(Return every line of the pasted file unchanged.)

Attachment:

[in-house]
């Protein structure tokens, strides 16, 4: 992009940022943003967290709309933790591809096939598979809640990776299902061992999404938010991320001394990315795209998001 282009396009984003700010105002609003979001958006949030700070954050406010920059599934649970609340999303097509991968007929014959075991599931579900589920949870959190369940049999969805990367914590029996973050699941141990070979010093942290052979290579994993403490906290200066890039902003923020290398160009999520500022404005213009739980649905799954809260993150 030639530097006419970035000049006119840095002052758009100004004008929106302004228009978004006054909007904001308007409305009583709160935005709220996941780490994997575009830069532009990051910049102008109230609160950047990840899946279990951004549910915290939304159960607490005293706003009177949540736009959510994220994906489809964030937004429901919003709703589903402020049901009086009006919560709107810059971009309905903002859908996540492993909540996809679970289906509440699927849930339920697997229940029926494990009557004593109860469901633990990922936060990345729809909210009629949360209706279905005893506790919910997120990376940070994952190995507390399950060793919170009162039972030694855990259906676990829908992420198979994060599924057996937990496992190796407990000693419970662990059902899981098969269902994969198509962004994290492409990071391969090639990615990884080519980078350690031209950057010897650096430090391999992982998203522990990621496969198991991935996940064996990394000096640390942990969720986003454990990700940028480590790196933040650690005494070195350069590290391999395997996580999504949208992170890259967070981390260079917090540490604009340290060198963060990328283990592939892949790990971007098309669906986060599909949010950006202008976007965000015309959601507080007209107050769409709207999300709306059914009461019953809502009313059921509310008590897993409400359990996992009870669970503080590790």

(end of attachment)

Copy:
[in-house]
């Protein structure tokens, strides 16, 4: 992009940022943003967290709309933790591809096939598979809640990776299902061992999404938010991320001394990315795209998001 282009396009984003700010105002609003979001958006949030700070954050406010920059599934649970609340999303097509991968007929014959075991599931579900589920949870959190369940049999969805990367914590029996973050699941141990070979010093942290052979290579994993403490906290200066890039902003923020290398160009999520500022404005213009739980649905799954809260993150 030639530097006419970035000049006119840095002052758009100004004008929106302004228009978004006054909007904001308007409305009583709160935005709220996941780490994997575009830069532009990051910049102008109230609160950047990840899946279990951004549910915290939304159960607490005293706003009177949540736009959510994220994906489809964030937004429901919003709703589903402020049901009086009006919560709107810059971009309905903002859908996540492993909540996809679970289906509440699927849930339920697997229940029926494990009557004593109860469901633990990922936060990345729809909210009629949360209706279905005893506790919910997120990376940070994952190995507390399950060793919170009162039972030694855990259906676990829908992420198979994060599924057996937990496992190796407990000693419970662990059902899981098969269902994969198509962004994290492409990071391969090639990615990884080519980078350690031209950057010897650096430090391999992982998203522990990621496969198991991935996940064996990394000096640390942990969720986003454990990700940028480590790196933040650690005494070195350069590290391999395997996580999504949208992170890259967070981390260079917090540490604009340290060198963060990328283990592939892949790990971007098309669906986060599909949010950006202008976007965000015309959601507080007209107050769409709207999300709306059914009461019953809502009313059921509310008590897993409400359990996992009870669970503080590790």